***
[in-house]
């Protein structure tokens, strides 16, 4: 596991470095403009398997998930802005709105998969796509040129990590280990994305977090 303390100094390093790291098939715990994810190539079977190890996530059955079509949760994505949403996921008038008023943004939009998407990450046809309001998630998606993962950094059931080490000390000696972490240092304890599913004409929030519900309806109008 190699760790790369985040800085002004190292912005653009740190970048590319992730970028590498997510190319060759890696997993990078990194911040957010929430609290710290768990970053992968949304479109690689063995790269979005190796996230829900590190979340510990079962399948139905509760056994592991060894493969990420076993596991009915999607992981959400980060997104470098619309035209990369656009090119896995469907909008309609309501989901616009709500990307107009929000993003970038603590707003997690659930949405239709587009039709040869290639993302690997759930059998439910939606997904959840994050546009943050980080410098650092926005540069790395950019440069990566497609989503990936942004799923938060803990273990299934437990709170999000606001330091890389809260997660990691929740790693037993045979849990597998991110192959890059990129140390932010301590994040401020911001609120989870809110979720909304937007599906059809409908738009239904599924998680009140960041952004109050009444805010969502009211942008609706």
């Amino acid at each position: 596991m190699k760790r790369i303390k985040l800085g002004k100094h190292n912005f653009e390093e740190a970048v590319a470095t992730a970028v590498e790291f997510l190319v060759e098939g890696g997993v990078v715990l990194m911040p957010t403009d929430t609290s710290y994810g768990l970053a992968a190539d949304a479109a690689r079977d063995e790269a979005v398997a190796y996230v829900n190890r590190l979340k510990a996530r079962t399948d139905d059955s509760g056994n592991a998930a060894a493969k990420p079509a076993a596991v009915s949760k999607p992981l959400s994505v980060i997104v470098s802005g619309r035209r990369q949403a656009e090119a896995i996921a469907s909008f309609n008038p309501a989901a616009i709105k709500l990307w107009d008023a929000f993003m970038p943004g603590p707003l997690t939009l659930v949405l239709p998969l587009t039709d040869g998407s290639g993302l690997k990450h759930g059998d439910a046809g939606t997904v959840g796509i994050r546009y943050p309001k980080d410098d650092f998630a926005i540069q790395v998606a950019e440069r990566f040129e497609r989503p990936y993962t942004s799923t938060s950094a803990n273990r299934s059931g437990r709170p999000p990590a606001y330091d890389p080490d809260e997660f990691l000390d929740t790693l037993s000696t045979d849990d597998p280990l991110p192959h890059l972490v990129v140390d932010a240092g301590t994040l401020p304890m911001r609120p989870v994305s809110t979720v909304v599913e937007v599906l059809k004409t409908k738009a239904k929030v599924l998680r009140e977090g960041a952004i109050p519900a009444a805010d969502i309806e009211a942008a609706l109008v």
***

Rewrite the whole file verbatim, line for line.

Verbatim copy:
[in-house]
């Protein structure tokens, strides 16, 4: 596991470095403009398997998930802005709105998969796509040129990590280990994305977090 303390100094390093790291098939715990994810190539079977190890996530059955079509949760994505949403996921008038008023943004939009998407990450046809309001998630998606993962950094059931080490000390000696972490240092304890599913004409929030519900309806109008 190699760790790369985040800085002004190292912005653009740190970048590319992730970028590498997510190319060759890696997993990078990194911040957010929430609290710290768990970053992968949304479109690689063995790269979005190796996230829900590190979340510990079962399948139905509760056994592991060894493969990420076993596991009915999607992981959400980060997104470098619309035209990369656009090119896995469907909008309609309501989901616009709500990307107009929000993003970038603590707003997690659930949405239709587009039709040869290639993302690997759930059998439910939606997904959840994050546009943050980080410098650092926005540069790395950019440069990566497609989503990936942004799923938060803990273990299934437990709170999000606001330091890389809260997660990691929740790693037993045979849990597998991110192959890059990129140390932010301590994040401020911001609120989870809110979720909304937007599906059809409908738009239904599924998680009140960041952004109050009444805010969502009211942008609706």
């Amino acid at each position: 596991m190699k760790r790369i303390k985040l800085g002004k100094h190292n912005f653009e390093e740190a970048v590319a470095t992730a970028v590498e790291f997510l190319v060759e098939g890696g997993v990078v715990l990194m911040p957010t403009d929430t609290s710290y994810g768990l970053a992968a190539d949304a479109a690689r079977d063995e790269a979005v398997a190796y996230v829900n190890r590190l979340k510990a996530r079962t399948d139905d059955s509760g056994n592991a998930a060894a493969k990420p079509a076993a596991v009915s949760k999607p992981l959400s994505v980060i997104v470098s802005g619309r035209r990369q949403a656009e090119a896995i996921a469907s909008f309609n008038p309501a989901a616009i709105k709500l990307w107009d008023a929000f993003m970038p943004g603590p707003l997690t939009l659930v949405l239709p998969l587009t039709d040869g998407s290639g993302l690997k990450h759930g059998d439910a046809g939606t997904v959840g796509i994050r546009y943050p309001k980080d410098d650092f998630a926005i540069q790395v998606a950019e440069r990566f040129e497609r989503p990936y993962t942004s799923t938060s950094a803990n273990r299934s059931g437990r709170p999000p990590a606001y330091d890389p080490d809260e997660f990691l000390d929740t790693l037993s000696t045979d849990d597998p280990l991110p192959h890059l972490v990129v140390d932010a240092g301590t994040l401020p304890m911001r609120p989870v994305s809110t979720v909304v599913e937007v599906l059809k004409t409908k738009a239904k929030v599924l998680r009140e977090g960041a952004i109050p519900a009444a805010d969502i309806e009211a942008a609706l109008v």